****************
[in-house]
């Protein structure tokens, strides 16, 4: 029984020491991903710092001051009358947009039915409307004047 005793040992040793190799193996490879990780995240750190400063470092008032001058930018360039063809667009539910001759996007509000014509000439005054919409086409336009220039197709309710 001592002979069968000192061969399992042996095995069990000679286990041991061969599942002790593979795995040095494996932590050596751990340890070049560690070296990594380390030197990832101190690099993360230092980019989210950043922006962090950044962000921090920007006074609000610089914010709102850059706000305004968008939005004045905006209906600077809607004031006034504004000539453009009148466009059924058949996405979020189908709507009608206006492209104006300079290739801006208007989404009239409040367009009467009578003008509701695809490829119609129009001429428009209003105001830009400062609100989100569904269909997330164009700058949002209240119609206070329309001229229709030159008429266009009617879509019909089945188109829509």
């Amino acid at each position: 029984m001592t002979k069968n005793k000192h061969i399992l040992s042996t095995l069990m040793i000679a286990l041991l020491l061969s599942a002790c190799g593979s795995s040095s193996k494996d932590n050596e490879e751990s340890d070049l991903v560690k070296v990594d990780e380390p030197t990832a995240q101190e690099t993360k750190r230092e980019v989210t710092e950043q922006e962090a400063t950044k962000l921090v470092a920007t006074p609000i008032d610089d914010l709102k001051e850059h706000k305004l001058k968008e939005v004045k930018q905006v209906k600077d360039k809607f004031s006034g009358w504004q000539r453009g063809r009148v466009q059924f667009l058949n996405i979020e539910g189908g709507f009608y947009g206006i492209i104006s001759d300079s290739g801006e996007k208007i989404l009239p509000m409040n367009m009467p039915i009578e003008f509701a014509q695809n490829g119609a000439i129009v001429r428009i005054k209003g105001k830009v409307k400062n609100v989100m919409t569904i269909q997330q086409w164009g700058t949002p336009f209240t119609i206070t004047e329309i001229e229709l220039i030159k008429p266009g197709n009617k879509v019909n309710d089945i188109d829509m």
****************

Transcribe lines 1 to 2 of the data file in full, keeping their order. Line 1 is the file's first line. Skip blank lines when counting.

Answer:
[in-house]
């Protein structure tokens, strides 16, 4: 029984020491991903710092001051009358947009039915409307004047 005793040992040793190799193996490879990780995240750190400063470092008032001058930018360039063809667009539910001759996007509000014509000439005054919409086409336009220039197709309710 001592002979069968000192061969399992042996095995069990000679286990041991061969599942002790593979795995040095494996932590050596751990340890070049560690070296990594380390030197990832101190690099993360230092980019989210950043922006962090950044962000921090920007006074609000610089914010709102850059706000305004968008939005004045905006209906600077809607004031006034504004000539453009009148466009059924058949996405979020189908709507009608206006492209104006300079290739801006208007989404009239409040367009009467009578003008509701695809490829119609129009001429428009209003105001830009400062609100989100569904269909997330164009700058949002209240119609206070329309001229229709030159008429266009009617879509019909089945188109829509």